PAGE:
The Business of Writing

Carol Ann Kaufman is the editor of Vision and Verse, the place for new artists and authors of today and creative minds of the past. I asked her to share her considerable experience and insights on the business of writing. Here are her marvelous examples!

photo 2You had a great idea for a novel.  You did the research, you dreamed and plotted, you made an outline.  You disciplined yourself to write two thousand words a day.  You wrote and wrote and wrote your heart and soul out. You edited and found beta readers who were not friends or relatives.  You edited AGAIN.  Through no small miracle, you found an editor who understands your writing and is willing to sit down with you and discuss your work.  You worked together and edited ONE MORE TIME. It was exhausting work, but exhilarating!  You found a reasonably priced cover artist and worked with him to make the perfect cover.  You formatted your novel to precise specifications for the electronic book.  You did one last proofread and ordered hard copies.  In a few short weeks, a giant box comes to your door.  Your beautiful “baby” is in the box.  Fifty of them, to be exact.  Now what?

photo 1-1 Well, honey, THAT was the easy part.  The next part, the business of writing, is the hardest part for most writers because we are generally introverts.  The easiest next step is to build a dedicated Page on social media, such as Facebook.  This page is to let your future readers get to know you, the writer.  This isn’t the spot for personal vacation pictures, weight loss photos, or family party pix, but your pet photos are allowed and are usually a big hit.  And although the ultimate goal of this Facebook Page is to sell books, nothing turns readers off as quickly as being bombarded with pleas to buy your book.  The bottom line here is to let your sparkling personality and charming sense of humor show through your posts, with only the occasional “commercial” (once or twice a week at most).  Party days for any reason and giveaways are good ideas.  You will be expected to give away copies of your book.  Do it.  Although there is a tendency for those with ereaders to stock up on books for future reading, some will read your book rather quickly.

photo 2-1You need an author website, an online place where readers can find your book(s), your photo, a little about you.  You may want to dedicate a page on your author website to upcoming projects, personal appearances, and requests for personalized digital autographs (I like Authorgraphs).  Remember to include BUY links on this page.

Use apps like Pinterest to your advantage.  Make a board for each of your books.  Add photos of places similar to locales in your book, etc.  It’s like a visual playlist.  Social media people are mostly visual learners, or else they’d be listening to something!

Public appearances at your local library, book stores, and book clubs in your area are a great way to introduce your books to new readers. Bring plenty of bookmarks, mini-posters, and business cards.

photo 1Now we come to the subject of reviews.  Repeat after me, THERE IS NO SUCH THING AS A BAD REVIEW.  Post it on your refrigerator, your bathroom mirror, your lover’s forehead, wherever you will see it, and try very hard to believe it.  That first bad review hits hard and hurts.  Try to remember, anyone with opposable thumbs is able to type a review.  A bad review is not a reflection of the caliber of your work, only one person’s reaction to it. Remember that your book will not appeal to everybody. Remember that… THERE IS NO SUCH THING AS A BAD REVIEW.  If we have learned anything from celebrities in the media, it should that publicity is publicity.  Cry if you must in private, accept the occasional bad one among the good ones, then step over it, and continue on your journey as a writer.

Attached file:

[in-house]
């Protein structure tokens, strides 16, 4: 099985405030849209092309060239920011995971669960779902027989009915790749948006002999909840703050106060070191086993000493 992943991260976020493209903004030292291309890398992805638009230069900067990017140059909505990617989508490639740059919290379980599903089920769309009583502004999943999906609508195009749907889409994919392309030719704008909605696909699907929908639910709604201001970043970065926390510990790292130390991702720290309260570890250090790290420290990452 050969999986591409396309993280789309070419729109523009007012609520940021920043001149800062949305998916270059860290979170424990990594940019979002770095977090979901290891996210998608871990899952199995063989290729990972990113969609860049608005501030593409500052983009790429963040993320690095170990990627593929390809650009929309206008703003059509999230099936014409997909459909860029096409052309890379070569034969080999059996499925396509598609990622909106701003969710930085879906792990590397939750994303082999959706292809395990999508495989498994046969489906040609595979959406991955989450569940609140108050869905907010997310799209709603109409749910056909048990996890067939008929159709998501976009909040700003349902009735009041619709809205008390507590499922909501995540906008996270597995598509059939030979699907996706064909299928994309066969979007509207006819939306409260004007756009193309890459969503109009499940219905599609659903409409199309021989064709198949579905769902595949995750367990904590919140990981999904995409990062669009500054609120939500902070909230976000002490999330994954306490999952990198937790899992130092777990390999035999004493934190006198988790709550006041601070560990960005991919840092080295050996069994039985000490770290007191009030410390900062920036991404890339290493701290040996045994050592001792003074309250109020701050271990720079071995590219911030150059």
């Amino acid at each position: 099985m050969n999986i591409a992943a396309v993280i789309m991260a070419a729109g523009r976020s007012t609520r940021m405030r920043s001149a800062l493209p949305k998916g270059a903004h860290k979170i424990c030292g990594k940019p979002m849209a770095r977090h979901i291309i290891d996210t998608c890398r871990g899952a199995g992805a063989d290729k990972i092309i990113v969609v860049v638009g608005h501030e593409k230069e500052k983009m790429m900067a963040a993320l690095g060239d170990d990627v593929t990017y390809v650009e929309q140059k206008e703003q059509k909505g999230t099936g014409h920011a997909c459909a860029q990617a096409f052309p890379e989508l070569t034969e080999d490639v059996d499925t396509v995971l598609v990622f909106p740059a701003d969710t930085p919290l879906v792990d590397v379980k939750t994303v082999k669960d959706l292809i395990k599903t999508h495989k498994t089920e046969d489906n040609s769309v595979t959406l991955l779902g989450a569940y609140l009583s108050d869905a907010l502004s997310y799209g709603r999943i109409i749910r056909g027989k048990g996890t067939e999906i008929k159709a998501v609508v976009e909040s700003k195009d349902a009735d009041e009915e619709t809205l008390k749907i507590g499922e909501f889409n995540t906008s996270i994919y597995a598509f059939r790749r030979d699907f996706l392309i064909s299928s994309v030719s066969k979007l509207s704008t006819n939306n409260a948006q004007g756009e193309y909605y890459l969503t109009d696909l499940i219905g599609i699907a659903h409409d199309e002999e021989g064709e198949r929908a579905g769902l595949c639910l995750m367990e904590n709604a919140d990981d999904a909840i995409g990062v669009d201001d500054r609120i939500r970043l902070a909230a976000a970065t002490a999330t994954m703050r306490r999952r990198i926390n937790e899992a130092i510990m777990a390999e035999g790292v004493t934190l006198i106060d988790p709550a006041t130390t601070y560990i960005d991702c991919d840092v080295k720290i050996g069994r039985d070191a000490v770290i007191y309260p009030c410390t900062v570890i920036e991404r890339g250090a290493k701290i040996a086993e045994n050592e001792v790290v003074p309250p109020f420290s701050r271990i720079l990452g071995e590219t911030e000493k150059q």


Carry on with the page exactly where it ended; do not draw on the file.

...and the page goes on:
Keep all your receipts for things pertaining to your writing.  Writers’ magazine subscriptions, marketing books you buy, as well as office supplies, etc. are all legitimate deductions that you will be able to take once you start to make money.  Until then, you don’t need an accountant, just a place to store these receipts.

photo 3Now all this publicity, marketing, blogging, Facebooking, and author website creating will absorb all the time you give it. Try to keep in mind you are first and foremost a writer; therefore you must WRITE every day.  It is the only way you will improve and flourish.  Stephen King’s advice to a writer who finished his first novel was to put his head down and start his second novel. Keep to a writing schedule.  A writer CAN write one horrible novel.  But if one keeps writing, the odds are in your favor for improvement!

Another integral piece in this puzzle is to read every day.  Read the competition.  Read genres you normally would not.  Read non-fiction.  Learn how to do something new, whether it’s a craft, something in the garden, or how to solve a Sudoku – just learn a new skill.  It will open new pathways and these new fresh ways of thinking will slowly find their way into your work.  And try writing in another genre.  Don’t get stuck writing the same book over and over with different character names.  Today’s readers aren’t into formula written books.

It has been a pleasure being with you today.  Thank you to the lovely and talented Kathy Bryson for inviting me.  If I can be on any further help, please let me know. Hugs, Carol

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